New report focuses on Idaho anti-vaccine ‘hotspots’

A new scholarly study casts Idaho vaccination numbers in a new and troubling light.

Eight Idaho counties rank among the nation’s top 10 anti-vaccine “hotspots:” areas where high numbers of kindergarten students show up without vaccinations.

The root cause: state laws, in Idaho and elsewhere, that allow parents to opt their children out of vaccinations for philosophical or religious reasons, in addition to medical reasons. As the report’s authors note, higher opt-out rates put children at risk of a communicable disease.

Using 2016-17 numbers, the report looks at “non-medical” opt-out rates for kindergartners. The Idaho hotspots:

  • Camas County: 26.7 percent, ranking No. 1 nationally.
  • Bonner County: 19.6 percent, ranking No. 2 nationally.
  • Valley County: 18.2 percent, ranking No. 3 nationally.
  • Custer County: 17.1 percent, ranking No. 4 nationally.
  • Idaho County: 16.1 percent, ranking No. 5 nationally.
  • Boise County: 15.6 percent, ranking No. 7 nationally.
  • Kootenai County: 14.9 percent, ranking No. 8 nationally.
  • Boundary County: 14.6 percent, ranking No. 9 nationally.

Opt-out rates of 10 percent or more represent a tipping point of sorts. When a school has a vaccination rate of 90 percent or more, “herd immunity” kicks in. A higher vaccination rate prevents the spread of disease — even protecting children who cannot be immunized, for medical reasons.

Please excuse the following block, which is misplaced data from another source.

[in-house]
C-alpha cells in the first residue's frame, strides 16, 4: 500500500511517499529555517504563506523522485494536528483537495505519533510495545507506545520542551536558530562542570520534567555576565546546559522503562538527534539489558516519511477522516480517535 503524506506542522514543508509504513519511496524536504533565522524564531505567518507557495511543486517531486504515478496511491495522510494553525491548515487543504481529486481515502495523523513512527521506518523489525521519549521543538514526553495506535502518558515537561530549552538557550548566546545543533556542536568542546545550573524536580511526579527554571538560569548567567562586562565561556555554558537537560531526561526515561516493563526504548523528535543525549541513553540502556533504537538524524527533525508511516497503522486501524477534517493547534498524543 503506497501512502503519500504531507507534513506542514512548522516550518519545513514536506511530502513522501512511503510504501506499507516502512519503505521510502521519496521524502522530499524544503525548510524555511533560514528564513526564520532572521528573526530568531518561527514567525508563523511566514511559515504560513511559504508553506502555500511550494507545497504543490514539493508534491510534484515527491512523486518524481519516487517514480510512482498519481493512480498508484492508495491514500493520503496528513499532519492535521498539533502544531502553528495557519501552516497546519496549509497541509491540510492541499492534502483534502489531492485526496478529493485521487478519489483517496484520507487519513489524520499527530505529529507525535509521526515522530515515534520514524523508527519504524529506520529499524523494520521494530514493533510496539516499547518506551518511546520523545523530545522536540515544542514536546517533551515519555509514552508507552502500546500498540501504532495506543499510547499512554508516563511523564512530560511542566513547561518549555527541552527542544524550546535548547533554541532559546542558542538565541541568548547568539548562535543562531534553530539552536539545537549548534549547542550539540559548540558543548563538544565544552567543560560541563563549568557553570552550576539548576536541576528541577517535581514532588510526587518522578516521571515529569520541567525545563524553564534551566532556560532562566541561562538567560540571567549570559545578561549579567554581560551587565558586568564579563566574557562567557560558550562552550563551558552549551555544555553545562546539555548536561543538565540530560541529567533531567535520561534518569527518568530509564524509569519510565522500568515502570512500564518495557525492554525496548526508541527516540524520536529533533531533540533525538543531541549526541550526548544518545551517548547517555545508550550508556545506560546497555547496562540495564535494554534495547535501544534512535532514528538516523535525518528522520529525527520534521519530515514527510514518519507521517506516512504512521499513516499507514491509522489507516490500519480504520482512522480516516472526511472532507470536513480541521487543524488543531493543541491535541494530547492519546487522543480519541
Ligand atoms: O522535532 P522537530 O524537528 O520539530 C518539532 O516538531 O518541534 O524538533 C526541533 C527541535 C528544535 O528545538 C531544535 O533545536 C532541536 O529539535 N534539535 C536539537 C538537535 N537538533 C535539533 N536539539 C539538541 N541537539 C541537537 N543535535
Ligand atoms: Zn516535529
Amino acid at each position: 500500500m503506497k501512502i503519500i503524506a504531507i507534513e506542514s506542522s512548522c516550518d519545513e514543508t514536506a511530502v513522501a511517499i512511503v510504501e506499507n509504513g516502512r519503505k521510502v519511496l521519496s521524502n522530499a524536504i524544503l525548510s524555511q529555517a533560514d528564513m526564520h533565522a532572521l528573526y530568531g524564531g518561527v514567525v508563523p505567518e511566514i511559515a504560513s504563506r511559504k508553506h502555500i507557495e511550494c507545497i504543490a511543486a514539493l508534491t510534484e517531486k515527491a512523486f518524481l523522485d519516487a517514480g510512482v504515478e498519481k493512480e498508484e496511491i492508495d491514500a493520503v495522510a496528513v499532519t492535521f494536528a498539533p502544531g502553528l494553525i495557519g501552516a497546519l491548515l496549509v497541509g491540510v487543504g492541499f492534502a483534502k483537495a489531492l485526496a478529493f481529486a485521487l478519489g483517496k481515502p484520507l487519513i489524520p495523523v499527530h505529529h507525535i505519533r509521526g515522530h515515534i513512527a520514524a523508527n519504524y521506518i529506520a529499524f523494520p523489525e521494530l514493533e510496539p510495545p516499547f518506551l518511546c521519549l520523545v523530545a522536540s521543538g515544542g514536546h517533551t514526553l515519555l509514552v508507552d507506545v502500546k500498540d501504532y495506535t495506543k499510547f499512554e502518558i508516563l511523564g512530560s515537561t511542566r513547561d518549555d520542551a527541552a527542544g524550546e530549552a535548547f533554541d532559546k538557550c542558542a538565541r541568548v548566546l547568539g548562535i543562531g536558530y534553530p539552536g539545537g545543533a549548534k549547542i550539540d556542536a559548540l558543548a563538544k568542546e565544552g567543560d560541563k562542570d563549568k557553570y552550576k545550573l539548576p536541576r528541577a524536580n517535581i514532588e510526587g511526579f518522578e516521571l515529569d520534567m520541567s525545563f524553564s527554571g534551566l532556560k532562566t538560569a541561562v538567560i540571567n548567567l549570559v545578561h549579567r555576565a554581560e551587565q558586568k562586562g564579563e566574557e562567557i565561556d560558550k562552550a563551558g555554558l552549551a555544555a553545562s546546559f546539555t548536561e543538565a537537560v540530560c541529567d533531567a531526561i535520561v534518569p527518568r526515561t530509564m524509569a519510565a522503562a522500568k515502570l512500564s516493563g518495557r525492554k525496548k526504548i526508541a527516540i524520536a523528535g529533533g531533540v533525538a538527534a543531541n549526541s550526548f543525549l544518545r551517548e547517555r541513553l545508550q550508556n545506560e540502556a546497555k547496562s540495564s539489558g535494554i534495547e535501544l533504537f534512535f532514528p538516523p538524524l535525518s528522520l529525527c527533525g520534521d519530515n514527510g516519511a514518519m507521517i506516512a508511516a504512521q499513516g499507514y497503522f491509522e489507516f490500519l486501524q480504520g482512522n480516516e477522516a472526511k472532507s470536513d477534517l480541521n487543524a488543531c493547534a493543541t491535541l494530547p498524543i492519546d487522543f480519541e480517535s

All told, Idaho’s immunization opt-out rate was 6.2 percent.

Idaho’s opt-out rates are among the highest in the nation. The Idaho Department of Health and Welfare encourages vaccinations — and in the event of an outbreak, schools can prohibit a student who is not immunized from attending class. However, parents can opt out of vaccinations by filling out a short two-page form, available on the Health and Welfare website.

More coverage of the new vaccination report from the Washington Post.

Kevin Richert

Kevin Richert

Senior reporter and blogger Kevin Richert specializes in education politics and education policy. He has more than 30 years of experience in Idaho journalism. He is a frequent guest on "Idaho Reports" on Idaho Public Television and "Idaho Matters" on Boise State Public Radio. Follow Kevin on Twitter: @KevinRichert. He can be reached at [email protected]

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